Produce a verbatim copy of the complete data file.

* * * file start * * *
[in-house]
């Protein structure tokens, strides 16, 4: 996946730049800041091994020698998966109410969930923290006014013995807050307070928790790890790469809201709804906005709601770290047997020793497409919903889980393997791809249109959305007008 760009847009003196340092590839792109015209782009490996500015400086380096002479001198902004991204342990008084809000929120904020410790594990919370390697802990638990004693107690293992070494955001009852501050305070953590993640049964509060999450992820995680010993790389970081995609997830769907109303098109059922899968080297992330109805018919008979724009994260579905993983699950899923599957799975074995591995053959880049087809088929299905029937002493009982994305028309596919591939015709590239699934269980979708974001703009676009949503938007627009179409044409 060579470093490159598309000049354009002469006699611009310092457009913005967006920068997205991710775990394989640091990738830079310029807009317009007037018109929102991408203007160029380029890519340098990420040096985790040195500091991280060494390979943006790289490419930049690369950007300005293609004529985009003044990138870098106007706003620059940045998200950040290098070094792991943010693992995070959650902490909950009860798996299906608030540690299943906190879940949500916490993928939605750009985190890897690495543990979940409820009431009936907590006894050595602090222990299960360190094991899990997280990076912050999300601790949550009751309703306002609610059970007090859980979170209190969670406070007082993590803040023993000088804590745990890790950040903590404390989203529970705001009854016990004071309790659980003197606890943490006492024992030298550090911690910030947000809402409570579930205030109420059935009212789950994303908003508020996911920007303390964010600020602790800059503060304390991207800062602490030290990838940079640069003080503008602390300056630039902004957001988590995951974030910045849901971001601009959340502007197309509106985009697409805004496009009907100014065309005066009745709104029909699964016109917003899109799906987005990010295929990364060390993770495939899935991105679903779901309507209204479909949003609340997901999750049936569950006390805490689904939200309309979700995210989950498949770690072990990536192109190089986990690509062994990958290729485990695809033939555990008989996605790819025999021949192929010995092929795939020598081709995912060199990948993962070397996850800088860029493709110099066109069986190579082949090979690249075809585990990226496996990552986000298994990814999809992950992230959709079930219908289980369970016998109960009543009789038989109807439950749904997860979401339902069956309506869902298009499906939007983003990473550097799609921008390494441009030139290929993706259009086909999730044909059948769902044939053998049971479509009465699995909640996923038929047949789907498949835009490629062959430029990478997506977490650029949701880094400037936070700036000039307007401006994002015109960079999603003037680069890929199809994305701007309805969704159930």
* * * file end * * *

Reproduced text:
[in-house]
């Protein structure tokens, strides 16, 4: 996946730049800041091994020698998966109410969930923290006014013995807050307070928790790890790469809201709804906005709601770290047997020793497409919903889980393997791809249109959305007008 760009847009003196340092590839792109015209782009490996500015400086380096002479001198902004991204342990008084809000929120904020410790594990919370390697802990638990004693107690293992070494955001009852501050305070953590993640049964509060999450992820995680010993790389970081995609997830769907109303098109059922899968080297992330109805018919008979724009994260579905993983699950899923599957799975074995591995053959880049087809088929299905029937002493009982994305028309596919591939015709590239699934269980979708974001703009676009949503938007627009179409044409 060579470093490159598309000049354009002469006699611009310092457009913005967006920068997205991710775990394989640091990738830079310029807009317009007037018109929102991408203007160029380029890519340098990420040096985790040195500091991280060494390979943006790289490419930049690369950007300005293609004529985009003044990138870098106007706003620059940045998200950040290098070094792991943010693992995070959650902490909950009860798996299906608030540690299943906190879940949500916490993928939605750009985190890897690495543990979940409820009431009936907590006894050595602090222990299960360190094991899990997280990076912050999300601790949550009751309703306002609610059970007090859980979170209190969670406070007082993590803040023993000088804590745990890790950040903590404390989203529970705001009854016990004071309790659980003197606890943490006492024992030298550090911690910030947000809402409570579930205030109420059935009212789950994303908003508020996911920007303390964010600020602790800059503060304390991207800062602490030290990838940079640069003080503008602390300056630039902004957001988590995951974030910045849901971001601009959340502007197309509106985009697409805004496009009907100014065309005066009745709104029909699964016109917003899109799906987005990010295929990364060390993770495939899935991105679903779901309507209204479909949003609340997901999750049936569950006390805490689904939200309309979700995210989950498949770690072990990536192109190089986990690509062994990958290729485990695809033939555990008989996605790819025999021949192929010995092929795939020598081709995912060199990948993962070397996850800088860029493709110099066109069986190579082949090979690249075809585990990226496996990552986000298994990814999809992950992230959709079930219908289980369970016998109960009543009789038989109807439950749904997860979401339902069956309506869902298009499906939007983003990473550097799609921008390494441009030139290929993706259009086909999730044909059948769902044939053998049971479509009465699995909640996923038929047949789907498949835009490629062959430029990478997506977490650029949701880094400037936070700036000039307007401006994002015109960079999603003037680069890929199809994305701007309805969704159930």